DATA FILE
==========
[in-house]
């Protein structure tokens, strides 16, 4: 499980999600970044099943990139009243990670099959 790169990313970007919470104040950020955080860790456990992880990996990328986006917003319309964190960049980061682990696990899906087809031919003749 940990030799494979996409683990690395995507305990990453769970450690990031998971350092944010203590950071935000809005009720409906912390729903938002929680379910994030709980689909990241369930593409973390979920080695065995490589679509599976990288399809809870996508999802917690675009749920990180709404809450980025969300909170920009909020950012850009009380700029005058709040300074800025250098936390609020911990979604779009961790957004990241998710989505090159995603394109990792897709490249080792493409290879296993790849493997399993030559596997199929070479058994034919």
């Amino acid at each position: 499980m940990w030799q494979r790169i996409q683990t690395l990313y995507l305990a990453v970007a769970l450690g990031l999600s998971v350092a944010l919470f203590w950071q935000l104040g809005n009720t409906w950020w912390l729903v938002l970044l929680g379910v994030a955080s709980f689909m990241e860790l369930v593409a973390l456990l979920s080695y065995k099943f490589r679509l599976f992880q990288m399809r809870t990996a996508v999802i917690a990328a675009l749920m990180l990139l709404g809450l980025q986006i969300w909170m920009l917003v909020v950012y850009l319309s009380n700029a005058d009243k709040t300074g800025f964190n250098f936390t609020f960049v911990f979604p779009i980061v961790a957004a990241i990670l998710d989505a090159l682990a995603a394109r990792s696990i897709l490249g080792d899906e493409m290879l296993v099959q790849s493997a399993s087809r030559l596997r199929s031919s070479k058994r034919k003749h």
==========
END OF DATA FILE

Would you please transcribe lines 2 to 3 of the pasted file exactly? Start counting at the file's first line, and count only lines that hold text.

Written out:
């Protein structure tokens, strides 16, 4: 499980999600970044099943990139009243990670099959 790169990313970007919470104040950020955080860790456990992880990996990328986006917003319309964190960049980061682990696990899906087809031919003749 940990030799494979996409683990690395995507305990990453769970450690990031998971350092944010203590950071935000809005009720409906912390729903938002929680379910994030709980689909990241369930593409973390979920080695065995490589679509599976990288399809809870996508999802917690675009749920990180709404809450980025969300909170920009909020950012850009009380700029005058709040300074800025250098936390609020911990979604779009961790957004990241998710989505090159995603394109990792897709490249080792493409290879296993790849493997399993030559596997199929070479058994034919």
């Amino acid at each position: 499980m940990w030799q494979r790169i996409q683990t690395l990313y995507l305990a990453v970007a769970l450690g990031l999600s998971v350092a944010l919470f203590w950071q935000l104040g809005n009720t409906w950020w912390l729903v938002l970044l929680g379910v994030a955080s709980f689909m990241e860790l369930v593409a973390l456990l979920s080695y065995k099943f490589r679509l599976f992880q990288m399809r809870t990996a996508v999802i917690a990328a675009l749920m990180l990139l709404g809450l980025q986006i969300w909170m920009l917003v909020v950012y850009l319309s009380n700029a005058d009243k709040t300074g800025f964190n250098f936390t609020f960049v911990f979604p779009i980061v961790a957004a990241i990670l998710d989505a090159l682990a995603a394109r990792s696990i897709l490249g080792d899906e493409m290879l296993v099959q790849s493997a399993s087809r030559l596997r199929s031919s070479k058994r034919k003749h």